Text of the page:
Broadband Spectrophotometry: A Fast, Simple, Accurate ToolBroadband spectrophotometers coupled with relatively simple algorithms can provide fast, nondestructive and comprehensive characterization of thin films.
Iris Bloomer, n&k Technology, Inc.; Rebecca Mirsky, Al Shugart InternationalDesigning devices that incorporate ultrathin films is an important means of enhancing yields. However, characterizing ultrathin films provides a challenge for mainstream metrology tools such as ellipsometers, interferometers and profilometers. One innovative approach is broadband spectrophotometry. When used along with an appropriate physical model for data analysis, it can provide important information about thin-film thicknesses and optical properties in a single, nondestructive step.
Optical characterization of thin films involves the determination of film thickness (d), index of refraction (n) and extinction coefficient (k). The latter two parameters are frequently referred to as optical constants, but the word constant is misleading because the values of n and k actually depend on the wavelength used to make the measurement. That is, the n and k values associated with any particular material may be different at different wavelengths. This is expressed by writing:
Another useful parameter is the film’s energy bandgap (Eg), which represents the minimum photon energy needed for a direct electronic transition from valance to conduction band.
Broadband spectrophotometry works by obtaining reflectance and/or transmittance data over a wide wavelength range. Combined with a valid physical model, the collected data can provide an analysis of a material’s thickness, refractive index, extinction coefficient and energy bandgap.
Appropriate physical model
The physical model is necessary because, in general, spectra for the refractive index and extinction coefficient of any material cannot be measured directly, but must be deduced from optica measurements such as reflectance, transmittance or the phase shift of polarized light. This applies also to a film’s thickness, energy bandgap and interface roughness (σ).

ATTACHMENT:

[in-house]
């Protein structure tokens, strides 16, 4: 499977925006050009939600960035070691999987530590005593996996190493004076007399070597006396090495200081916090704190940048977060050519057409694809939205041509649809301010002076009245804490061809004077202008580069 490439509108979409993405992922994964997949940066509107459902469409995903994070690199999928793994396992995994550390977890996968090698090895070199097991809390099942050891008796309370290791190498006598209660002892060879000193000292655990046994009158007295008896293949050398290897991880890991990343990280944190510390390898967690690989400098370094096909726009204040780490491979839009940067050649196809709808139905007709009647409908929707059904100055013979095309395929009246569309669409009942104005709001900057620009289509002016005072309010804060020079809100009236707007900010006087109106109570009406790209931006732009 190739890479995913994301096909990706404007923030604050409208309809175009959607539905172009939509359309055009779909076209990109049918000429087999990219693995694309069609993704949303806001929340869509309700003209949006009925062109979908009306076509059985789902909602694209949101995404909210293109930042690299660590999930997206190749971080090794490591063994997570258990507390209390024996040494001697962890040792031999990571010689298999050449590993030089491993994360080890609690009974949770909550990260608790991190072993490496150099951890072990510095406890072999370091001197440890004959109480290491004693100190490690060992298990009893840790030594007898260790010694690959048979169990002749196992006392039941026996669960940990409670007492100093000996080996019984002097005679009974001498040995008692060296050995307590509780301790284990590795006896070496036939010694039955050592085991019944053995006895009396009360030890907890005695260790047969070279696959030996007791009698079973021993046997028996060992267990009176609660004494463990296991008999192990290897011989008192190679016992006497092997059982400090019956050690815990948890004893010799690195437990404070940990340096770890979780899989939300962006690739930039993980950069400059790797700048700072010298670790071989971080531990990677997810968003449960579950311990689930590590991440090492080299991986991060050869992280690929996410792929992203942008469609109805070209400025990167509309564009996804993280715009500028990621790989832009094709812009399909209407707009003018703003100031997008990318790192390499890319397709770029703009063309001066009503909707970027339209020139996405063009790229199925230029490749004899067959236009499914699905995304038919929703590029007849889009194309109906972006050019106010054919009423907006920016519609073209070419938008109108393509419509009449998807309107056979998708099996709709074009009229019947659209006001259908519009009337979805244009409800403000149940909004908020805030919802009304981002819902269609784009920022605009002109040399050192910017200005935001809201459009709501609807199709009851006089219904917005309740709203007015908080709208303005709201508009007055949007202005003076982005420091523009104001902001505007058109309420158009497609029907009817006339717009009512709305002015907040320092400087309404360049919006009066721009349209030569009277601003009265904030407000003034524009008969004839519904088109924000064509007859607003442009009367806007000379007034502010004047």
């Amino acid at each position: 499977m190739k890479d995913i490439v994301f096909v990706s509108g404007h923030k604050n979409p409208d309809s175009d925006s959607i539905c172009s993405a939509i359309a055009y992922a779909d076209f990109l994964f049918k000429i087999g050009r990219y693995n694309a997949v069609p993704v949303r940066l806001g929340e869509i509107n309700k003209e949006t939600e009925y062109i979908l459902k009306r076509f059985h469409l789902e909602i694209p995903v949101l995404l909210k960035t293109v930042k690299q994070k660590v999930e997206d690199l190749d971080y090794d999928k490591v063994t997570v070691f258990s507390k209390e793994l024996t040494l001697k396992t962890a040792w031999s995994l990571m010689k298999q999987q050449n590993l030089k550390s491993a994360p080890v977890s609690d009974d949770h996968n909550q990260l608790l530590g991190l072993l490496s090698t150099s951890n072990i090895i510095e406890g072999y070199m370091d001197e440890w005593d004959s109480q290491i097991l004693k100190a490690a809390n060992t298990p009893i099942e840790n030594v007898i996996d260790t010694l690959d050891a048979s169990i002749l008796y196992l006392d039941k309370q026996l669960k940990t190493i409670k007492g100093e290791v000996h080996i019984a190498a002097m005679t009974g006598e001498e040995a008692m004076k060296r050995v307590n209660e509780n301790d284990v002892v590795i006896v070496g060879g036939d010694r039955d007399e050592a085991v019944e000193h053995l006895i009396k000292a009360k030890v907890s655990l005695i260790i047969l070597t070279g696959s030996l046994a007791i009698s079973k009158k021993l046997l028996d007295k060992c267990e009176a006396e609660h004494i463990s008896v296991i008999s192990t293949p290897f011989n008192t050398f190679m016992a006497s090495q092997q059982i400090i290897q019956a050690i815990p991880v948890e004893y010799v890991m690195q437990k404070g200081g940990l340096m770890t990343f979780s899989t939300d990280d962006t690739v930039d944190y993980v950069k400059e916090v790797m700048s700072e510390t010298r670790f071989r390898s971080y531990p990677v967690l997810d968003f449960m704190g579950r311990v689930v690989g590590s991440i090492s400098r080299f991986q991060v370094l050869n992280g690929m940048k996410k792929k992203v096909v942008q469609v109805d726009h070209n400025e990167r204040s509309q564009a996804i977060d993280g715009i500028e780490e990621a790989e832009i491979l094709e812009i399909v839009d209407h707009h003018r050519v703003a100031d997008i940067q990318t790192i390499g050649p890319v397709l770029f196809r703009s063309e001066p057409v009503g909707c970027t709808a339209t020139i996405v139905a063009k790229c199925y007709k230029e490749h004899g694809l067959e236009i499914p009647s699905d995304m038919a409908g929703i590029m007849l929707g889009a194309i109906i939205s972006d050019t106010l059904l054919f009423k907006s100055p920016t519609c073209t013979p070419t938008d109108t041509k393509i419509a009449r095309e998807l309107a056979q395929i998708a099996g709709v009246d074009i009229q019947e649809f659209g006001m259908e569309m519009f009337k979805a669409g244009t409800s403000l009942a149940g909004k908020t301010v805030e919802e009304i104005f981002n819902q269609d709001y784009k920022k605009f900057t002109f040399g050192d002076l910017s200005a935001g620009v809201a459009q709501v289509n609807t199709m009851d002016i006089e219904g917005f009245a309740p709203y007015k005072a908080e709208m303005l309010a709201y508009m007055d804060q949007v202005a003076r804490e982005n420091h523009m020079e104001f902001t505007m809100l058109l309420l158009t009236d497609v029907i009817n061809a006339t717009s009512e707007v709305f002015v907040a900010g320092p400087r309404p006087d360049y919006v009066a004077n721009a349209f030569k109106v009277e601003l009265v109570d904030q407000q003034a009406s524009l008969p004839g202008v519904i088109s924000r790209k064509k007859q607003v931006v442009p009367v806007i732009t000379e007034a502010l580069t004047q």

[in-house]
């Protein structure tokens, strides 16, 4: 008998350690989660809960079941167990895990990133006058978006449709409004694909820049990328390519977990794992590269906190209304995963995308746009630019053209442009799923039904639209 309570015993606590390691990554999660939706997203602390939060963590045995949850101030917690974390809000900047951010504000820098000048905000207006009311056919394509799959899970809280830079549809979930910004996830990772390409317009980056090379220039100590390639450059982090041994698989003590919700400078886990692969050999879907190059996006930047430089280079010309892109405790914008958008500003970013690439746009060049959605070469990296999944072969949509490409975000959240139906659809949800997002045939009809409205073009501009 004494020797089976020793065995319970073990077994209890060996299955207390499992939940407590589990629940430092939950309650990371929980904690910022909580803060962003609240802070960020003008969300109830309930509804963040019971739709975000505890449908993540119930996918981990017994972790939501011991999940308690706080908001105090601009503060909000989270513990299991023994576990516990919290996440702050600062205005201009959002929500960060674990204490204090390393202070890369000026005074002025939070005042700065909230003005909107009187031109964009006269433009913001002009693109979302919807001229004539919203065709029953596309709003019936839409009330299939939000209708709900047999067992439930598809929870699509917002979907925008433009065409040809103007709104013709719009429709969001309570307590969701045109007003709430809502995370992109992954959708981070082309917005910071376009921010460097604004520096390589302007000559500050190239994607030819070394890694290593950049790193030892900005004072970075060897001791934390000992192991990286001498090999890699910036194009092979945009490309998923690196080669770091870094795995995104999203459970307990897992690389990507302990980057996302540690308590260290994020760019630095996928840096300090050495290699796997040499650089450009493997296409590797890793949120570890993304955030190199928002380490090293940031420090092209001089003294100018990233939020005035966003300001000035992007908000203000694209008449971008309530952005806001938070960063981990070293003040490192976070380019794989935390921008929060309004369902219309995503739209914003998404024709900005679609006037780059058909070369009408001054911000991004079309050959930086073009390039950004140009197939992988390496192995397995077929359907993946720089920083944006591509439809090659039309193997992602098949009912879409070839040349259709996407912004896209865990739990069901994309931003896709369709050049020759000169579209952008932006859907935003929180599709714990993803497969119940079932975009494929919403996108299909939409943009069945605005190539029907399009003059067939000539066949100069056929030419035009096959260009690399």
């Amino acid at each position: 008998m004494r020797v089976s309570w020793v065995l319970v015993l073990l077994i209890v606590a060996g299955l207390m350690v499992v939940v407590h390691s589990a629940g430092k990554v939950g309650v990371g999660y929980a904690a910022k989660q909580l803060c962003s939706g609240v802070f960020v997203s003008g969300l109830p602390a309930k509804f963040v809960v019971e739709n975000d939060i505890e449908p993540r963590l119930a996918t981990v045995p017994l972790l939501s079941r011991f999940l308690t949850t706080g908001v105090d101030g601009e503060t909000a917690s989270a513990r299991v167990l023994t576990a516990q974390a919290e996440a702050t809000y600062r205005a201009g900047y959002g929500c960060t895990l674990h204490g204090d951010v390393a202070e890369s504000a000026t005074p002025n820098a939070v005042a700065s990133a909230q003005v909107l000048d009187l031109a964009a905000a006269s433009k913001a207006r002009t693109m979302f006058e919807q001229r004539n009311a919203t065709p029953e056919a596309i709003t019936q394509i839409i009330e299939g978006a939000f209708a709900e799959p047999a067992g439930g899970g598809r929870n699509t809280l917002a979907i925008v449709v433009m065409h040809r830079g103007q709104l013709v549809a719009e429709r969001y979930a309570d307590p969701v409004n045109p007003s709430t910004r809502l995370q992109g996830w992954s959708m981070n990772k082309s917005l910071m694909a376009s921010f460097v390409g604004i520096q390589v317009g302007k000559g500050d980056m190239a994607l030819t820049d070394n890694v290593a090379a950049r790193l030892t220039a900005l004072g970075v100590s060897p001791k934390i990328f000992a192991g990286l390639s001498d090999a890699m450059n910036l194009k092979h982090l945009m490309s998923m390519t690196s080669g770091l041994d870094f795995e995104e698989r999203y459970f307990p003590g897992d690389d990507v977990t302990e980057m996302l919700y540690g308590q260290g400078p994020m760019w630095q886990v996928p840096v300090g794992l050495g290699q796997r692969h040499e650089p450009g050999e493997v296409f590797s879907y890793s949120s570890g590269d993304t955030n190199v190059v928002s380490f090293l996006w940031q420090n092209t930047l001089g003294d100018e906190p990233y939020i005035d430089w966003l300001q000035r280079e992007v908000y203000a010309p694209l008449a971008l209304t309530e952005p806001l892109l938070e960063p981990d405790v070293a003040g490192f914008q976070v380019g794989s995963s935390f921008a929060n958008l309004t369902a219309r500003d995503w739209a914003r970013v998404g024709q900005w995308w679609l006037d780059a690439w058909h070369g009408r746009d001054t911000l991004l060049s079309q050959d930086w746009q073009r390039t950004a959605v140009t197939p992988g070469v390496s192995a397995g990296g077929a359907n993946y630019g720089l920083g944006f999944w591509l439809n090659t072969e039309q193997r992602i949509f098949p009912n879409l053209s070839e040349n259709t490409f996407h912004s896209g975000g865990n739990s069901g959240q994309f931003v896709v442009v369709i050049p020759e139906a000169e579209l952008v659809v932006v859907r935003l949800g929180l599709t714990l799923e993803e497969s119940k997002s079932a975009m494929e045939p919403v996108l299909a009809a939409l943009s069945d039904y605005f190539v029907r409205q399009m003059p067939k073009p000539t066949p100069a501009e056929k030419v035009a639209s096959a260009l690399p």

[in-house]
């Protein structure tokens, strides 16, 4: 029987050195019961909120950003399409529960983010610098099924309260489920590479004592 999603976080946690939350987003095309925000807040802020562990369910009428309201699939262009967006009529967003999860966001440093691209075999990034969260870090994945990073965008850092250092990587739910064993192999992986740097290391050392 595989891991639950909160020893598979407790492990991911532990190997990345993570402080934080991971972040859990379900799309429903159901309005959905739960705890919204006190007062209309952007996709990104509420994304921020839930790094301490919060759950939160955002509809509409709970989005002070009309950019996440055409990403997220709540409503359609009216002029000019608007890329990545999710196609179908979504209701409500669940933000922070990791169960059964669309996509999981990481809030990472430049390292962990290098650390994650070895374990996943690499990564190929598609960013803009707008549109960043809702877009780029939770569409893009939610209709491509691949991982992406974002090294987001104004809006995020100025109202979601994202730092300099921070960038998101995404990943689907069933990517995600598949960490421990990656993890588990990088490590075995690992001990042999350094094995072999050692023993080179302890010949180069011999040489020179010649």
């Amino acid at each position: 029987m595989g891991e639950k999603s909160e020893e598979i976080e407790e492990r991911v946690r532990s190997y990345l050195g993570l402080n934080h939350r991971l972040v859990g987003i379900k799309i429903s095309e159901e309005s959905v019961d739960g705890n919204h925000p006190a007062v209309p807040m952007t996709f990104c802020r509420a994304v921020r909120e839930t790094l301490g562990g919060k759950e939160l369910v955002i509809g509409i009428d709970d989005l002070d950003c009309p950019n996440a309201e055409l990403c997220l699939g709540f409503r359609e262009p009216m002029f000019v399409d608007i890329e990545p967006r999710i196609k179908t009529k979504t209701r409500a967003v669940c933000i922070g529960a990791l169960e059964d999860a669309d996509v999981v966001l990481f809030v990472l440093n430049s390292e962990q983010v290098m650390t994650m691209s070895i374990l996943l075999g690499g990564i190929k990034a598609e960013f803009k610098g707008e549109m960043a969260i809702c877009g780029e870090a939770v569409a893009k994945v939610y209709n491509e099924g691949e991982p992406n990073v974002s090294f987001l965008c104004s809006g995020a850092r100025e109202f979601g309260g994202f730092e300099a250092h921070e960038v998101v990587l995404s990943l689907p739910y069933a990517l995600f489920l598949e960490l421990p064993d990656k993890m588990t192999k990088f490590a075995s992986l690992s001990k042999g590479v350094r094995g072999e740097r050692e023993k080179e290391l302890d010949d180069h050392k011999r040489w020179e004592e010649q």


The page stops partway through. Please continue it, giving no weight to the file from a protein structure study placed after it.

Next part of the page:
Figure 1. Broadband reflectance spectrum of a single film deposited on an opaque substrate.
The first step in characterizing any thin film is to formulate a theoretical algorithm for reflectance in terms of the n(λ) and k(λ) values for the film and substrate, the film’s thickness and energy bandgap, and the interface roughness (Figure 1). Reflectance (R) is defined as the ratio of the reflected intensity over the incident intensity of light. The measured reflectance spectrum, R(λ), will depend on values for the thickness (d), index of refraction (n), extinction coefficient (k) and energy bandgap (Eg) of the film. It also depends on the n (λ) and k (λ) values of the substrate, the interface roughness — σ1 and σ2 — and the angle of incidence (θ). Although standard Fresnel coefficients address reflectance of multilayer films in terms of the n, k and d values of the film and substrate, they do not address n and k as a function of the wavelength of light. That is, as n(λ) or k(λ).
Incorporating into the Fresnel equations a physically valid description of refractive index and extinction coefficient as a function of wavelength as well as a valid description of interface roughness renders an algorithm for thin-film characterization.
The Forouhi-Bloomer dispersion equations for refractive index and extinction coefficient constitute a physical model that is applicable to a wide range of semiconductor and dielectric materials.1,2 Although the model is typically used to analyze deep-UV to visible (DUV-VIS) reflectance or transmission data (190 to 1000 nm spectral range), it is valid for wavelengths well beyond this range. All the data reported in this article were obtained using a broadband spectrophotometric method with the Forouhi-Bloomer dispersion equations.